A backpack can take a lot of gears and other items. There is no one right way to pack. You can lay out all of your stuff down and try different ways to upload until you’ve found works best for you. You can certainly use a backpacking checklist to make sure you have everything and keep track of what works (or doesn’t) well after each hiking.
After everything is packed and full and you are ready to go on an adventure, it’s time to haul up your backpack. A well-loaded pack will feel balanced when resting on your hips and won’t shift or sway as you hike with it.
We can divide packing into three categories:
Bottom zone: good for heavy or bulky items that are needed at the very last minute at the camp include a sleeping bag or pad, camp shoes.
Core zone: good for your denser or heavier items include food stash, cook kit, stove or water reservoir.
Top zone: good for bulkier essentials you may need on the trail include insulated jacket, rain jacket, first-aid kit, toilet supplies.
Tool loops and lash-on points: good for oversized or overly long items include trekking poles, tent poles, large sleeping pad, ice axe, crampons, climbing rope.
Let’s see ourselves stacking cordwood. You lay down rows, not columns. Fill nooks and crannies until you have a solid, stable load, and the weight is equally balanced on each side. Tighten compression straps to streamline your load and prevent it from shifting as you hike.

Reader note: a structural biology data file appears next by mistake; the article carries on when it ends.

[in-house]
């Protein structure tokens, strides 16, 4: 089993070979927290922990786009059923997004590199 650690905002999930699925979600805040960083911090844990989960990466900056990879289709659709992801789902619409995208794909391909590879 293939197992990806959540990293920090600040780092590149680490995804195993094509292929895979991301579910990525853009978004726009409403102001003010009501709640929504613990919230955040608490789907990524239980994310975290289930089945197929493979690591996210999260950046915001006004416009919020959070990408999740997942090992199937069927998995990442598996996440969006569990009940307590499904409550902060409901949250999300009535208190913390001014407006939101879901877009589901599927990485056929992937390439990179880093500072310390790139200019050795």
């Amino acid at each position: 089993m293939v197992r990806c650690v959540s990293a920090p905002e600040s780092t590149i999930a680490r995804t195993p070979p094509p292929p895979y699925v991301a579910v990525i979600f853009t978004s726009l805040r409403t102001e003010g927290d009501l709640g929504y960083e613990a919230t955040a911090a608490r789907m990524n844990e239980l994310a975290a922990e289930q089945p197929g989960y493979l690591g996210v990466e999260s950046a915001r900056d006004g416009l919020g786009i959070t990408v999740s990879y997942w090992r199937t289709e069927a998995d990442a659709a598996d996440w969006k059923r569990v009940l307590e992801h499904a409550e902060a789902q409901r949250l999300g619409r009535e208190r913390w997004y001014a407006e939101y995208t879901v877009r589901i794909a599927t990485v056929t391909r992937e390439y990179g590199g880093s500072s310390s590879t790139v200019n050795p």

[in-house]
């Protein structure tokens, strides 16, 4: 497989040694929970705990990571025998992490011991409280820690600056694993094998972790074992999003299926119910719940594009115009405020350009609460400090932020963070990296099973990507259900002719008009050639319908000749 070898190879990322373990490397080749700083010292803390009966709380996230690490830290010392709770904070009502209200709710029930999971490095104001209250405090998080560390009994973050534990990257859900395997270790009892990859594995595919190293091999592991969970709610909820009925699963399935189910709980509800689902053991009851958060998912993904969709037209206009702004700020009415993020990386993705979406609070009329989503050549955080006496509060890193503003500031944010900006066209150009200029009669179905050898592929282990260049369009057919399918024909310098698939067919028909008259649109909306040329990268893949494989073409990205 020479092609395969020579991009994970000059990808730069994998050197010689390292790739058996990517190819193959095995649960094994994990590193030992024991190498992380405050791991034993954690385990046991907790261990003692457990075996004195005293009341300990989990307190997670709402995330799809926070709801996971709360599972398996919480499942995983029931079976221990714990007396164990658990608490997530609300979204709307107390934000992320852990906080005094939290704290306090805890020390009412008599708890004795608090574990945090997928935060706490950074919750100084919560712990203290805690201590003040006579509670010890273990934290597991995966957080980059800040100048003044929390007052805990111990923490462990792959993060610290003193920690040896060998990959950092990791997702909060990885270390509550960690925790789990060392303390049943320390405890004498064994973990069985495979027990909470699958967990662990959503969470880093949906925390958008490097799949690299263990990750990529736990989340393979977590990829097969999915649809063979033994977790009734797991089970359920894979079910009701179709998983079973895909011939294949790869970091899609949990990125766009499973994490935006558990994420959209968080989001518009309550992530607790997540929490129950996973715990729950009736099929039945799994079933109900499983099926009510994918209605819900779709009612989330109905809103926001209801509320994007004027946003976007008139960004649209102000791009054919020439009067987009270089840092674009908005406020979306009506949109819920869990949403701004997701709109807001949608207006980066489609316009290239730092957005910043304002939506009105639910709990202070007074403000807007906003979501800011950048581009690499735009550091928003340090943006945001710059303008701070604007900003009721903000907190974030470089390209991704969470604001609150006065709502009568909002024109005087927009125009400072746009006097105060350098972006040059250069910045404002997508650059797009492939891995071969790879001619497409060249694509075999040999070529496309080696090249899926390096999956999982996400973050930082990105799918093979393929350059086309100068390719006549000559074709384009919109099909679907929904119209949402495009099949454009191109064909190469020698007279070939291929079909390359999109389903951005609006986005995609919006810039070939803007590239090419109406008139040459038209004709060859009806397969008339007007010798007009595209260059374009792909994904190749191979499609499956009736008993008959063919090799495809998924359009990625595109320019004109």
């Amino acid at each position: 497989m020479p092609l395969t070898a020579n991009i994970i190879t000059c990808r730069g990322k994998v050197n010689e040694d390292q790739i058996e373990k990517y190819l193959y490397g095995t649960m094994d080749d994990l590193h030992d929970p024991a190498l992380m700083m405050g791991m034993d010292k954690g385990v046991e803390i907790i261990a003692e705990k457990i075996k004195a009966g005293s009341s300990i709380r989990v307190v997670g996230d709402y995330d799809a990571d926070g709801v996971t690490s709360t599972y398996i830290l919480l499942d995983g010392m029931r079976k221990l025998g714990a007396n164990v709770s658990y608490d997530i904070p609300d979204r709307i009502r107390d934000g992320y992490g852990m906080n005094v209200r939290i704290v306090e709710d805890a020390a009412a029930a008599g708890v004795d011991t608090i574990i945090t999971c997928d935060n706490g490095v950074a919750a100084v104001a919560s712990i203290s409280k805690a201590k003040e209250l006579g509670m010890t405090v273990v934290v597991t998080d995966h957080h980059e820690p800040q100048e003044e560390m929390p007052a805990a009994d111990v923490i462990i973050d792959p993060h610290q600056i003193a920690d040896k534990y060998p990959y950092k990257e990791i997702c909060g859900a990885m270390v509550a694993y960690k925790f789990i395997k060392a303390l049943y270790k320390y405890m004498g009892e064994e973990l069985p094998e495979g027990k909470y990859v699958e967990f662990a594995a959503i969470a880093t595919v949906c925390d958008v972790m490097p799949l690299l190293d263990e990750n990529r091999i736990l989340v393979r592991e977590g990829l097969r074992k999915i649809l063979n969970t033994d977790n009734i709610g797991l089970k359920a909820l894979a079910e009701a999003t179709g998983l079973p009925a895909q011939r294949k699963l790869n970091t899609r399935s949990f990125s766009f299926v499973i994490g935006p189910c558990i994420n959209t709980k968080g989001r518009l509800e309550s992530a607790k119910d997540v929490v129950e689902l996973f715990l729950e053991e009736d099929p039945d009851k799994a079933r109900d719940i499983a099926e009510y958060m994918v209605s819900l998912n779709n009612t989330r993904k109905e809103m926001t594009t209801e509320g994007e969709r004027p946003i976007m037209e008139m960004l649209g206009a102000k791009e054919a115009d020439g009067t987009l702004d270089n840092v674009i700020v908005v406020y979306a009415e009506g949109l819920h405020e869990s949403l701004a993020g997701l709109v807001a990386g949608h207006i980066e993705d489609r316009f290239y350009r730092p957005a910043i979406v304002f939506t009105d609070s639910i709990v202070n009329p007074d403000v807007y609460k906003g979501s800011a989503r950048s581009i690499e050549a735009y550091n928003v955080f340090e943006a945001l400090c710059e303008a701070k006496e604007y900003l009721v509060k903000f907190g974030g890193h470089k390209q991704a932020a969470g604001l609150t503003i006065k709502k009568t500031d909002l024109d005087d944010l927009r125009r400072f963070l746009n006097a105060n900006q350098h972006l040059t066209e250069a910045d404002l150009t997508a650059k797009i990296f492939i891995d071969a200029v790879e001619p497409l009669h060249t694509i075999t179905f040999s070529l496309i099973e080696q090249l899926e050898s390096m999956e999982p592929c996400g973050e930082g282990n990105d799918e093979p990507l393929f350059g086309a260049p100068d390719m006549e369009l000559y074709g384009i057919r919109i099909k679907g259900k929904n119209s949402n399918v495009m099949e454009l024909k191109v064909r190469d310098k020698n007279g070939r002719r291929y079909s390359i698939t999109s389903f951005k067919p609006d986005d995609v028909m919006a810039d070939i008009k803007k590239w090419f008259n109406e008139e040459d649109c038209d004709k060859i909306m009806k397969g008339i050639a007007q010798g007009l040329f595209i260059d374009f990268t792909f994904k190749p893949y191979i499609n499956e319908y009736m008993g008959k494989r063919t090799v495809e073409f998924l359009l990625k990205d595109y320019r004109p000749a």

Now let ‘s see how to lift your loaded backpack. A common mistake made by the beginners is to lift a backpack by a shoulder strap. It can damage and wear out your shoulder harness and it can make it difficult to control your backpack as you try to put it on your back.
For a successful lifting, practice these steps:
- loosen all of your straps slightly to make the backpack easier to slip on.
- Tilt your pack to an upright position on the ground.
- Stand next to the back panel and your legs well apart and knees bent.
- Grab the webbing loop at the top of the back panel on your pack.
- Lift and slide the pack up to your thigh and let it rest. Keep your hand on the haul loop for control.
- slip your other arm and shoulder through one shoulder strap until your shoulder is cradled by the padding.
- Lean forward and swing the pack onto your back, slip the hand holding the haul loop through the other shoulder strap.
- Buckle up and make your usual fit adjustments.
You can practice the art of lifting a backpack at home until you master it.